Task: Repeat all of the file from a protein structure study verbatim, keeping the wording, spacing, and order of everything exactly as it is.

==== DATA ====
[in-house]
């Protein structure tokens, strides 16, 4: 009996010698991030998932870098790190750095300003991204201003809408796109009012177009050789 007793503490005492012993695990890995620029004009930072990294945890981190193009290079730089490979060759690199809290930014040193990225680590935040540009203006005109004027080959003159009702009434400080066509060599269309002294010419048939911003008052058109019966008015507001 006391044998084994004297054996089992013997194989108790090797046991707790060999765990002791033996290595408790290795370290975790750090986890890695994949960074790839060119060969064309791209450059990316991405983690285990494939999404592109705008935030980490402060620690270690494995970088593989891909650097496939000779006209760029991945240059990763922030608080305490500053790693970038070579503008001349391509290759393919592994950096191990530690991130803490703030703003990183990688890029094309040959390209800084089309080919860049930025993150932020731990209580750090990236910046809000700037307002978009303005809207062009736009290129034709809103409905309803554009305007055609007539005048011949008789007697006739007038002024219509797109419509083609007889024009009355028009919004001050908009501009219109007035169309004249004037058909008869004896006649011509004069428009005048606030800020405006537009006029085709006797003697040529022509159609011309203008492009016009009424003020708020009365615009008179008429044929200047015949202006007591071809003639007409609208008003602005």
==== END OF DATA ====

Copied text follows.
[in-house]
């Protein structure tokens, strides 16, 4: 009996010698991030998932870098790190750095300003991204201003809408796109009012177009050789 007793503490005492012993695990890995620029004009930072990294945890981190193009290079730089490979060759690199809290930014040193990225680590935040540009203006005109004027080959003159009702009434400080066509060599269309002294010419048939911003008052058109019966008015507001 006391044998084994004297054996089992013997194989108790090797046991707790060999765990002791033996290595408790290795370290975790750090986890890695994949960074790839060119060969064309791209450059990316991405983690285990494939999404592109705008935030980490402060620690270690494995970088593989891909650097496939000779006209760029991945240059990763922030608080305490500053790693970038070579503008001349391509290759393919592994950096191990530690991130803490703030703003990183990688890029094309040959390209800084089309080919860049930025993150932020731990209580750090990236910046809000700037307002978009303005809207062009736009290129034709809103409905309803554009305007055609007539005048011949008789007697006739007038002024219509797109419509083609007889024009009355028009919004001050908009501009219109007035169309004249004037058909008869004896006649011509004069428009005048606030800020405006537009006029085709006797003697040529022509159609011309203008492009016009009424003020708020009365615009008179008429044929200047015949202006007591071809003639007409609208008003602005």